The Utah Rivers Council is happy to announce that Sandy City, Murray City, Park City and Ogden are making discounted, $40 rain barrels available to their residents to save water.
RainHarvest is Utah’s first rainwater collection program aimed at reducing water use and improving water quality by encouraging residents to collect rainwater, which is legal in Utah.
RainHarvest is for residents of Murray, Sandy, Park City and Ogden who can purchase rain barrels for a greatly subsidized price of just $40, (quantities are limited). Rain barrels are also available for just $75 for residents outside these cities, a significant discount from the barrel’s $129 retail price. Residents can pre-order discounted rain barrels at www.savesomethingutah.org.
"Saving water is everyone’s responsibility” said Sandy Mayor Tom Dolan. “If we each make an effort it will make a large difference in our overall conservation goal for our future" said Mayor Dolan.
“This program is an important step toward conserving and protecting clean water in our community because it offers an inexpensive and proven option to help people make a difference in their own backyards.” said Amy Wicks, Ogden City Council Member.
“Park City values our natural environment, and we are excited to help implement this program” said Park City Mayor Jack Thomas. “Rain barrels help reduce the volume of drinking water used to irrigate landscapes, while also decreasing stream runoff peaks. Otherwise, it all goes downhill from there” said Mayor Thomas.
“Harvesting the rain can help us reduce demand on our municipal systems,” said Murray Mayor Ted Eyre. “We want to do everything we can to help residents conserve water” said Mayor Eyre.
Barrels purchased online will be available for pick up in late August where volunteers will be on hand to teach residents about rainwater harvesting and other water conservation strategies.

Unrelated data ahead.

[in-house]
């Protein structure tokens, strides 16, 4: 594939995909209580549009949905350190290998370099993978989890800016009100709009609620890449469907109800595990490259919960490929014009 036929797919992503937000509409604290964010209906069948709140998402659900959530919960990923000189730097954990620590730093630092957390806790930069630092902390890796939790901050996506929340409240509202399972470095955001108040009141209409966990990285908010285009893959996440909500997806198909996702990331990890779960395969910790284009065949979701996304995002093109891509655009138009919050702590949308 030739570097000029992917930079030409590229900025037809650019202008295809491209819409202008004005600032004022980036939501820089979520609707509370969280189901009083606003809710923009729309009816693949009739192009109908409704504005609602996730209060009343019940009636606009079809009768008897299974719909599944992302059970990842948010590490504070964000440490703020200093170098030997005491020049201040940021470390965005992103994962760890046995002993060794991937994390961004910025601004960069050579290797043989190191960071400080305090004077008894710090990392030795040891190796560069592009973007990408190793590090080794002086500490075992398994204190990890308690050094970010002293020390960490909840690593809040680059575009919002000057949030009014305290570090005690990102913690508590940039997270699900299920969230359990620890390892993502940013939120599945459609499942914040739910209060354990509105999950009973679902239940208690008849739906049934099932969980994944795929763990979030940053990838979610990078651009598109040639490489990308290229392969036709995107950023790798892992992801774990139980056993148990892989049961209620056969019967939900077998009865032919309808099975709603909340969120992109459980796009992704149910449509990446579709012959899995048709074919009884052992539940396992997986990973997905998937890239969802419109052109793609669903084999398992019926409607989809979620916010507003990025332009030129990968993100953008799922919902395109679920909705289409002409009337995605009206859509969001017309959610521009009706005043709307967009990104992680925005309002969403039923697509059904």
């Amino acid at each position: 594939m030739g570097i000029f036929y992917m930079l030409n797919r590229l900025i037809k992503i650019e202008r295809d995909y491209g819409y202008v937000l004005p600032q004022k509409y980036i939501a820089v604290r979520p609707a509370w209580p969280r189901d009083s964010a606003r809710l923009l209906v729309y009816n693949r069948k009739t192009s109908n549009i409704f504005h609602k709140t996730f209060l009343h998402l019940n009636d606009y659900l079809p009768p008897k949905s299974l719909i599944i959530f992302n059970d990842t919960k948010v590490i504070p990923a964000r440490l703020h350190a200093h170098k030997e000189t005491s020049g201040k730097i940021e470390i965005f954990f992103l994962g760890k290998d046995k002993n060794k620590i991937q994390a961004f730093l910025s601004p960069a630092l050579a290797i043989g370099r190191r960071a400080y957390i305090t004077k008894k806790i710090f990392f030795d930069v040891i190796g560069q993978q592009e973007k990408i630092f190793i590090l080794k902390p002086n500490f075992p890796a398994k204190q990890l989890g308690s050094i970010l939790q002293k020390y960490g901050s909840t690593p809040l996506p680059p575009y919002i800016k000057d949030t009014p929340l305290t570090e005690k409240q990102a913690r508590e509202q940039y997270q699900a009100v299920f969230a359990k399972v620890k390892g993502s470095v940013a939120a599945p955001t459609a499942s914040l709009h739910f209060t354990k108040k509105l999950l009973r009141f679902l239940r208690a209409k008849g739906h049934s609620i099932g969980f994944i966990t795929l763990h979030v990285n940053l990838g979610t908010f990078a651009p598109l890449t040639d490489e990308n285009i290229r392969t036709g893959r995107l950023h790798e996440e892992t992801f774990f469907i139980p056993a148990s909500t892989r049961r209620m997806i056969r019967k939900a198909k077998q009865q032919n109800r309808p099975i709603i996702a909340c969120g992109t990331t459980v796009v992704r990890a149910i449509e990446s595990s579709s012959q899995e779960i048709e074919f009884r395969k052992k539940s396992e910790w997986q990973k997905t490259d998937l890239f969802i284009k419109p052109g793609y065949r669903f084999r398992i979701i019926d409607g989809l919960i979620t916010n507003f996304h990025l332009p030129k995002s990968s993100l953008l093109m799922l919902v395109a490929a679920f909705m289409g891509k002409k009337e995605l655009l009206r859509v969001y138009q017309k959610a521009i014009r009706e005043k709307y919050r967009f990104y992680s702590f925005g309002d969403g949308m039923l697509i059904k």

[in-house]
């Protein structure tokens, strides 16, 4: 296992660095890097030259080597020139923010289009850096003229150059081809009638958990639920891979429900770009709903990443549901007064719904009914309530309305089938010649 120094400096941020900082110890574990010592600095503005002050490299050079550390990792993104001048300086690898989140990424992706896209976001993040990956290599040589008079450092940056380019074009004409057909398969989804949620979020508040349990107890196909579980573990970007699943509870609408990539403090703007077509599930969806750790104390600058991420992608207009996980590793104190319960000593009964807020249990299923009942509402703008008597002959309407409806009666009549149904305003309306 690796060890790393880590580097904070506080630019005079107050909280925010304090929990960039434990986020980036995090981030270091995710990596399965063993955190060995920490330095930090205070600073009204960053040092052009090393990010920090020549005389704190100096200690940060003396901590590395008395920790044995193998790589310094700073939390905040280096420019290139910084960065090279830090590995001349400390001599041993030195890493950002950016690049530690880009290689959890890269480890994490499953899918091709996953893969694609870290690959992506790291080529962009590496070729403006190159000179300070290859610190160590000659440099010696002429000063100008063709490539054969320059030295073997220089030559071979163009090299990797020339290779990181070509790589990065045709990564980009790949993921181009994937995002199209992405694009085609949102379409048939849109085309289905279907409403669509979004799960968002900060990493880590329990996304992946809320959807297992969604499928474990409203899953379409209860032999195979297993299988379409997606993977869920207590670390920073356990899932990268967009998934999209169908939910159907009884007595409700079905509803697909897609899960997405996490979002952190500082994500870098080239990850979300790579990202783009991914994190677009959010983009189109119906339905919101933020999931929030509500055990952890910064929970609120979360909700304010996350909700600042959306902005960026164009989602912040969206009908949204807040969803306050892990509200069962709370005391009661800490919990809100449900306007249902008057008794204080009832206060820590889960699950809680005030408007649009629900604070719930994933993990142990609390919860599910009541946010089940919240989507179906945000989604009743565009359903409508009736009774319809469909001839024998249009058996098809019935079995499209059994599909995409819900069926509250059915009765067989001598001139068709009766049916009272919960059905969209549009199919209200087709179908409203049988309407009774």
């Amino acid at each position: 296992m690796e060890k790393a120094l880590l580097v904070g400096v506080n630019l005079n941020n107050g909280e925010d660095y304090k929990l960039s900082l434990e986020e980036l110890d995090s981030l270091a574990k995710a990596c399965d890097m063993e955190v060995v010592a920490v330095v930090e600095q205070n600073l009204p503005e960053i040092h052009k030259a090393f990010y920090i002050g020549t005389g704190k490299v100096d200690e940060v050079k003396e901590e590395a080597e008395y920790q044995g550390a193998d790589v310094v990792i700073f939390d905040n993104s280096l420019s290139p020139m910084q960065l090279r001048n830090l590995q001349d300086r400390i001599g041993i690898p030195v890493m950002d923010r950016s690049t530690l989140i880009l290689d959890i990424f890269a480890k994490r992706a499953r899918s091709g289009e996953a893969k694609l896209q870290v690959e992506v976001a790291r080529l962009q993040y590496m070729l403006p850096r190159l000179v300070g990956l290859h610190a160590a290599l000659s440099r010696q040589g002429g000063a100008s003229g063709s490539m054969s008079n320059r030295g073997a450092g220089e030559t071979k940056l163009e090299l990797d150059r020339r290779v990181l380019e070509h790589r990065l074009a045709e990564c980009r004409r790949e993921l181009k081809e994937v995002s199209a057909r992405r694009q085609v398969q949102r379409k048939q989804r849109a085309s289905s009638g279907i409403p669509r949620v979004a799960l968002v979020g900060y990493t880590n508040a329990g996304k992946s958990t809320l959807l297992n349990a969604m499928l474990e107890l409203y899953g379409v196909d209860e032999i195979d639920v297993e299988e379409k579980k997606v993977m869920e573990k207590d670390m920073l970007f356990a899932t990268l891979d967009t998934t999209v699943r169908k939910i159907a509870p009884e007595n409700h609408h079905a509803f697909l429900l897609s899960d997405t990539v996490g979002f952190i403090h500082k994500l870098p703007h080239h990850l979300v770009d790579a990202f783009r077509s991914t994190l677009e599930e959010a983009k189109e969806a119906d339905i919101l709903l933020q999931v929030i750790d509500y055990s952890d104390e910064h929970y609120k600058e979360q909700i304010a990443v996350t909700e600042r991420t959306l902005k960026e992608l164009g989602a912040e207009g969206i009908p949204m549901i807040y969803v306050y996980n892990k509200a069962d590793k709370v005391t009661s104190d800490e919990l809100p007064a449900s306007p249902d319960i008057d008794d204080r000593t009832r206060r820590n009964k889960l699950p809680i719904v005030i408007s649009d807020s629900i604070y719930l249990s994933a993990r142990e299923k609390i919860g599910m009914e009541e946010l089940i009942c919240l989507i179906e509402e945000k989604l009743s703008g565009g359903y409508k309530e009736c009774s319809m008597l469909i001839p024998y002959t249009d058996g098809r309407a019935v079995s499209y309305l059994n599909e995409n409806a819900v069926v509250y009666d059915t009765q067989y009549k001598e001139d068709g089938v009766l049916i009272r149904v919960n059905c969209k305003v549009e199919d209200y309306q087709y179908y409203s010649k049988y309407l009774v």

Many U.S. cities provide incentives for residents to purchase rain barrels because rainwater harvesting reduces water demand and improve water quality. The program partners hope more Utah municipalities will join the program to make barrels available for their own residents. The George S. & Dolores Eccles Foundation is supporting this water conservation program.
“This is the 4thyear of drought and we are thrilled to have new partners to help encourage Utahns to start capturing this free, legal water at their homes and businesses,” said Nick Schou, Conservation Director for Utah Rivers Council. “Park City, Sandy, Murray and Ogden are serious about using our water supplies wisely and should be commended for their leadership.”
Utah is America’s biggest water user (per-person) according to U.S.G.S. and rain barrels are one of many tools Utahns can use to reduce our high water use. Over 1000 barrels were purchased through RainHarvest last May, meaning that 50,000 gallons of water are saved with every good rainstorm. Capturing rainwater also improves water quality by storing water on site and preventing urban runoff from flowing through streets and gutters and washing pollutants into streams and lakes.